Utah Business

Start a Business in Utah Today

Want to be a part of one of the most diverse economies in the nation? Welcome to Utah, the Beehive State. Named for the Native American tribe “Ute” (people of the mountains), Utah has nearly 300,000 small businesses, making up 99.3% of the state’s companies and employing 46.2% of its workforce.

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Utah is a beautiful state to call home, full of mountains that see an average of 500 inches of snowfall yearly as well as world-renowned sights like the Great Salt Lake near Salt Lake City. 

Benefits of Opening a Business in Utah

Forbes recently ranked Utah 3rd best in the United States for business, noting its labor supply, regulatory environment, and growth prospects. Chances for success are high here, with 79.27% of startups in Utah making it past that tough first year.

Financial help abounds from venture capital firms like Park City Angels, SLC Angels, and Utah Angels 2. There’s even a directory of angel investors ready to support the next great business idea in Utah. 

Utah makes it easy to do business in their state with low fees and online systems for application, licensure and permitting.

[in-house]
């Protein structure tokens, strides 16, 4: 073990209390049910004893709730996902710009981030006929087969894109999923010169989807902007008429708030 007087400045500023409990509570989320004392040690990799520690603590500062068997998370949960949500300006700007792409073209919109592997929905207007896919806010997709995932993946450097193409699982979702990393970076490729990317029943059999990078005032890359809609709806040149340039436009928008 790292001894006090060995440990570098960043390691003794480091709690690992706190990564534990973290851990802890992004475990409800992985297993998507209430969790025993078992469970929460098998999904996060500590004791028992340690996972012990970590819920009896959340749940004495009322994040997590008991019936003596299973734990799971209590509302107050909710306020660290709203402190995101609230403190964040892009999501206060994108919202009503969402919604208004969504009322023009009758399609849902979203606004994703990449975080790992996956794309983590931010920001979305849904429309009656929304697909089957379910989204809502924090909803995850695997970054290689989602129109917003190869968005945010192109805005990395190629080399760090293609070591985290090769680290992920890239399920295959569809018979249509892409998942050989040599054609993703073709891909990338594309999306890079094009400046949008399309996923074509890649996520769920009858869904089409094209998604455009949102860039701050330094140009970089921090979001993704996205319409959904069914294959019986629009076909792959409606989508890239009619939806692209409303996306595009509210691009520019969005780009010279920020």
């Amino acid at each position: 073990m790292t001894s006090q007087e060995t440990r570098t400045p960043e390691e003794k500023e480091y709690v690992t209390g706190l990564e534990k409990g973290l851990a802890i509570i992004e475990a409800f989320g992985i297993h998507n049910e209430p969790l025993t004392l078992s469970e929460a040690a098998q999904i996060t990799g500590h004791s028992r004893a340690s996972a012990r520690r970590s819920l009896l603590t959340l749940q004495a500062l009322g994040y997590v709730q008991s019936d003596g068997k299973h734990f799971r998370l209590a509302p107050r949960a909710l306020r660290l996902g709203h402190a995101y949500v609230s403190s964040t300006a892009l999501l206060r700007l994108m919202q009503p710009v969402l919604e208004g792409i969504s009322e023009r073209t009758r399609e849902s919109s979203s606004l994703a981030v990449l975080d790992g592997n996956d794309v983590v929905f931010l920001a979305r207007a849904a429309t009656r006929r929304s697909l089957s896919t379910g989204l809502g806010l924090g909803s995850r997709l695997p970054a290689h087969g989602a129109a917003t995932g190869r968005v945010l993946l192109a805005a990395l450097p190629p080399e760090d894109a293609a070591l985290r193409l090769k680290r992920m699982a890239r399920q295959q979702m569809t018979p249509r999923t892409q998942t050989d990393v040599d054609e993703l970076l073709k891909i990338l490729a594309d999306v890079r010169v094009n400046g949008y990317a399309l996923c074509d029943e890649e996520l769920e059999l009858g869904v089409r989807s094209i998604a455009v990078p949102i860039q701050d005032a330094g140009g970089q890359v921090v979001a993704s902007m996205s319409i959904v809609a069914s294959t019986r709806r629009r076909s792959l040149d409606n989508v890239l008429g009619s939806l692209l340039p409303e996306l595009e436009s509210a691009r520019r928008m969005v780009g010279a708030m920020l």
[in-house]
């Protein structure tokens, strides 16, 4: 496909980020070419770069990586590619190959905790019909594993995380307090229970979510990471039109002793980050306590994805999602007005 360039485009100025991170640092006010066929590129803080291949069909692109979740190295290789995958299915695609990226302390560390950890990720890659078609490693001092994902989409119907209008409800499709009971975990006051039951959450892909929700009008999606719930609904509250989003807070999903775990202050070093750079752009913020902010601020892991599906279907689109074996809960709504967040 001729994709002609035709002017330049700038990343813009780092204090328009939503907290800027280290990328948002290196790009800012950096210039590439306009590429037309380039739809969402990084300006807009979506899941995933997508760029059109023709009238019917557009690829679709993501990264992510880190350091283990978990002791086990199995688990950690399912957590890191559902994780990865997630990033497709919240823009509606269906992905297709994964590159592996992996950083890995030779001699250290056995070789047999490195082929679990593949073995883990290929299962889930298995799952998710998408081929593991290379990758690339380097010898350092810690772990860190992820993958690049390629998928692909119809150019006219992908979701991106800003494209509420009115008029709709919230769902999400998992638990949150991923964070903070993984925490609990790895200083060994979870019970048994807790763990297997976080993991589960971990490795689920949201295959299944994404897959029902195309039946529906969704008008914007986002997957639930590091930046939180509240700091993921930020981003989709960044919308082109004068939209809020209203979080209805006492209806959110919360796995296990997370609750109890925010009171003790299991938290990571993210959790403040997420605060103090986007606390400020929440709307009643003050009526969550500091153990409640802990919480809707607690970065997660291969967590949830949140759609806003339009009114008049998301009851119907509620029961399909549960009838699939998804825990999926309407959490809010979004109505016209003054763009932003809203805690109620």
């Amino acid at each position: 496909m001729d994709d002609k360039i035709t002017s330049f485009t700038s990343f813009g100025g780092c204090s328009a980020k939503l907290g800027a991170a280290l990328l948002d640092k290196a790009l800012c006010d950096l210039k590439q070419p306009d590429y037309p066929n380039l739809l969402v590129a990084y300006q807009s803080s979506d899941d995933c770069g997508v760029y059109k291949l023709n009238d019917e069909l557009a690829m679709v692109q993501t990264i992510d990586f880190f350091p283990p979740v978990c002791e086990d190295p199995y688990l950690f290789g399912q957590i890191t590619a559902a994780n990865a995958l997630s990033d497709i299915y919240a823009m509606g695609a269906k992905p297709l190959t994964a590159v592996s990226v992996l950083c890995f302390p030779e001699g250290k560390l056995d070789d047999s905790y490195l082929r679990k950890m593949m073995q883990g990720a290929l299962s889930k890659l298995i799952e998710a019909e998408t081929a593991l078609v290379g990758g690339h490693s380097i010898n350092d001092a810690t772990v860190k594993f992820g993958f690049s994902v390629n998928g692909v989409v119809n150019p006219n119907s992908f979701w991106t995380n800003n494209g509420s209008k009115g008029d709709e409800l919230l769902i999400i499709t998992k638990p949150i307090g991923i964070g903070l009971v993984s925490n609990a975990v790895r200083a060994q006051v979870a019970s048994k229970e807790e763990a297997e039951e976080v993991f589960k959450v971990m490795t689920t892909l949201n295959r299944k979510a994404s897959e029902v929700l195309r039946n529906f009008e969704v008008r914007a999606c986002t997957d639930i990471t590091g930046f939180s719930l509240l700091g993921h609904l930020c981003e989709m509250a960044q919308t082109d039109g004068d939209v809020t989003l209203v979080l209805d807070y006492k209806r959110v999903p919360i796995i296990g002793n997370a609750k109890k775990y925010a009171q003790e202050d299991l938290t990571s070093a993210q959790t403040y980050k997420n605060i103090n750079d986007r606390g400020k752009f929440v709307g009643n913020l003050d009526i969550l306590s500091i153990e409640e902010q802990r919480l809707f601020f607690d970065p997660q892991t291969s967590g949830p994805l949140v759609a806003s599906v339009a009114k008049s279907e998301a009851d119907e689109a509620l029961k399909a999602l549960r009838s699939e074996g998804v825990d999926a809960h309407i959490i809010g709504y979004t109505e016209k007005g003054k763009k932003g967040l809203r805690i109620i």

Start an Entity in Utah

  • Utah Limited Liability Company (LLC)
  • Utah Professional Corporation
  • Utah Corporation
  • Utah Nonprofit Corporation

How to Start a Business in Utah

Well, if Utah is so friendly to entrepreneurs, let’s get this show on the road. Here’s your checklist for starting a business in Utah:

How to Start a Business in Utah Checklist

  1. Write a business plan
  2. Select a business structure
  3. Count up your Utah business costs
  4. Create a business name
  5. Register your Utah business and open financial accounts
  6. Market your Utah business

1: Write a business plan

Right now, you may have a million ideas racing through your head for this new Utah business. Getting those thoughts on paper will help you see if those ideas could work, what areas you might be forgetting about, and how best to position this dream for ultimate success. Remember all those potential angel funders in Utah? They’ll want to see this plan, too. So, take some time to create a stellar one. 

Include the following elements in your business plan:

  1. Specific business description: What problem are you solving, and how? 
  2. Customer profile: Who will buy from you? Be as descriptive as possible so readers like lenders and potential partners believe in the plan.
  3. Potential pitfalls: What could go wrong? How will you prevent that or deal with it when it happens? 
  4. Cost accounting: What will it cost to get up and running, and stay up and running? Good news on this front, because Utah is working to keep costs of doing business low.